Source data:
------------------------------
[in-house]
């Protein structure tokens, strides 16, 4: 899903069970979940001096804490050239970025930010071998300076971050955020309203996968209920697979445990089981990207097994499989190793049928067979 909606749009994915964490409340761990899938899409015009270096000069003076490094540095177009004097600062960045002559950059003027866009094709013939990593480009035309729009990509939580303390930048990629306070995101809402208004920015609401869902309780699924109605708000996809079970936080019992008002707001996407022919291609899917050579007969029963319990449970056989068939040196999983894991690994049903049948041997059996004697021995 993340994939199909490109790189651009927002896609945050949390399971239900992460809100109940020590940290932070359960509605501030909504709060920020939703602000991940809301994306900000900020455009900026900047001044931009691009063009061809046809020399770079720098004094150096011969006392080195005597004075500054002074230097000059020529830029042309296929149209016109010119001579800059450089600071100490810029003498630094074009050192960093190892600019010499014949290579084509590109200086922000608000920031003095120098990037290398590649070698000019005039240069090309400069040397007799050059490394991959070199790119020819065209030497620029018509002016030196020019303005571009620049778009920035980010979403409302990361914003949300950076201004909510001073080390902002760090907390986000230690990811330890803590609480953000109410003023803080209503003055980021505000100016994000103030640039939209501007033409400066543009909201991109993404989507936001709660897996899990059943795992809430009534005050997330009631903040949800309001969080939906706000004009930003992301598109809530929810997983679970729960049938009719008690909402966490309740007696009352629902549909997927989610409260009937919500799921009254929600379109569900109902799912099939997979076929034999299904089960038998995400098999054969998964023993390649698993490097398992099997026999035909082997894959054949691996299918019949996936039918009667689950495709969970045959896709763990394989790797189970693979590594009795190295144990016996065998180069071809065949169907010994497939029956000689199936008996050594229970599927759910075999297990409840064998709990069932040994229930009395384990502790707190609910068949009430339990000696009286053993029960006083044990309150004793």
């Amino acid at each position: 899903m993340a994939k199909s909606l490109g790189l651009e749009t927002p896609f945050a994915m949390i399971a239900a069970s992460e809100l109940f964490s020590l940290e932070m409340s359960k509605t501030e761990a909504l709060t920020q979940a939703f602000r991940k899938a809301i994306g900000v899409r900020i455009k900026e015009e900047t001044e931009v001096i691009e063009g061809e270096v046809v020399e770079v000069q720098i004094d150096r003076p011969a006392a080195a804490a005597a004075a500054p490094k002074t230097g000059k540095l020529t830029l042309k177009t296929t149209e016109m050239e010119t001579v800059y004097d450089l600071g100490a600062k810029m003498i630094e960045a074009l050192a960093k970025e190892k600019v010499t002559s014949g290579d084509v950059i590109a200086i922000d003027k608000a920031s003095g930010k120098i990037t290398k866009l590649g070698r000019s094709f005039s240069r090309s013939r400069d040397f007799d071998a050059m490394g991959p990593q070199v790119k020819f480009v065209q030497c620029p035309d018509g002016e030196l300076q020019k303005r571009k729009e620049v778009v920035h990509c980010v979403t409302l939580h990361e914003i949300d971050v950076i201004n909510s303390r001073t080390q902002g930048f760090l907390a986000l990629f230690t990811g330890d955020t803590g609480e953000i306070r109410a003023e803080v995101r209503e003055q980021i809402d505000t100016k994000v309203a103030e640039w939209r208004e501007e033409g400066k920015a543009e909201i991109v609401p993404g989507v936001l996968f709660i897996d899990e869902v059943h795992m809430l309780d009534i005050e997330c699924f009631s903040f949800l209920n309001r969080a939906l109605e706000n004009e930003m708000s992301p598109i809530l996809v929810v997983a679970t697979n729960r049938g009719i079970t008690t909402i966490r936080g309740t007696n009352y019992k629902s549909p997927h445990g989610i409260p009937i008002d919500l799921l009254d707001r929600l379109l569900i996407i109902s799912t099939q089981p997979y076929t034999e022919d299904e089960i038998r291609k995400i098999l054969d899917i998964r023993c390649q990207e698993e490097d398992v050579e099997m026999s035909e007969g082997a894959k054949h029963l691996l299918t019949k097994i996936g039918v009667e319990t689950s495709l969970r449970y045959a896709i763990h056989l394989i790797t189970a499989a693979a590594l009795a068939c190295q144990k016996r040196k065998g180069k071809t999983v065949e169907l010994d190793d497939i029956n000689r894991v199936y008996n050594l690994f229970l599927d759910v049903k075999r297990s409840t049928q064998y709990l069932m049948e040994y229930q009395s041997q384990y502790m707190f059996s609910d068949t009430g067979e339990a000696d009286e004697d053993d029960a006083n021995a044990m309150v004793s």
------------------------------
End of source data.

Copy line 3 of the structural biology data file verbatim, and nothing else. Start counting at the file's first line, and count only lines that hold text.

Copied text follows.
């Amino acid at each position: 899903m993340a994939k199909s909606l490109g790189l651009e749009t927002p896609f945050a994915m949390i399971a239900a069970s992460e809100l109940f964490s020590l940290e932070m409340s359960k509605t501030e761990a909504l709060t920020q979940a939703f602000r991940k899938a809301i994306g900000v899409r900020i455009k900026e015009e900047t001044e931009v001096i691009e063009g061809e270096v046809v020399e770079v000069q720098i004094d150096r003076p011969a006392a080195a804490a005597a004075a500054p490094k002074t230097g000059k540095l020529t830029l042309k177009t296929t149209e016109m050239e010119t001579v800059y004097d450089l600071g100490a600062k810029m003498i630094e960045a074009l050192a960093k970025e190892k600019v010499t002559s014949g290579d084509v950059i590109a200086i922000d003027k608000a920031s003095g930010k120098i990037t290398k866009l590649g070698r000019s094709f005039s240069r090309s013939r400069d040397f007799d071998a050059m490394g991959p990593q070199v790119k020819f480009v065209q030497c620029p035309d018509g002016e030196l300076q020019k303005r571009k729009e620049v778009v920035h990509c980010v979403t409302l939580h990361e914003i949300d971050v950076i201004n909510s303390r001073t080390q902002g930048f760090l907390a986000l990629f230690t990811g330890d955020t803590g609480e953000i306070r109410a003023e803080v995101r209503e003055q980021i809402d505000t100016k994000v309203a103030e640039w939209r208004e501007e033409g400066k920015a543009e909201i991109v609401p993404g989507v936001l996968f709660i897996d899990e869902v059943h795992m809430l309780d009534i005050e997330c699924f009631s903040f949800l209920n309001r969080a939906l109605e706000n004009e930003m708000s992301p598109i809530l996809v929810v997983a679970t697979n729960r049938g009719i079970t008690t909402i966490r936080g309740t007696n009352y019992k629902s549909p997927h445990g989610i409260p009937i008002d919500l799921l009254d707001r929600l379109l569900i996407i109902s799912t099939q089981p997979y076929t034999e022919d299904e089960i038998r291609k995400i098999l054969d899917i998964r023993c390649q990207e698993e490097d398992v050579e099997m026999s035909e007969g082997a894959k054949h029963l691996l299918t019949k097994i996936g039918v009667e319990t689950s495709l969970r449970y045959a896709i763990h056989l394989i790797t189970a499989a693979a590594l009795a068939c190295q144990k016996r040196k065998g180069k071809t999983v065949e169907l010994d190793d497939i029956n000689r894991v199936y008996n050594l690994f229970l599927d759910v049903k075999r297990s409840t049928q064998y709990l069932m049948e040994y229930q009395s041997q384990y502790m707190f059996s609910d068949t009430g067979e339990a000696d009286e004697d053993d029960a006083n021995a044990m309150v004793s």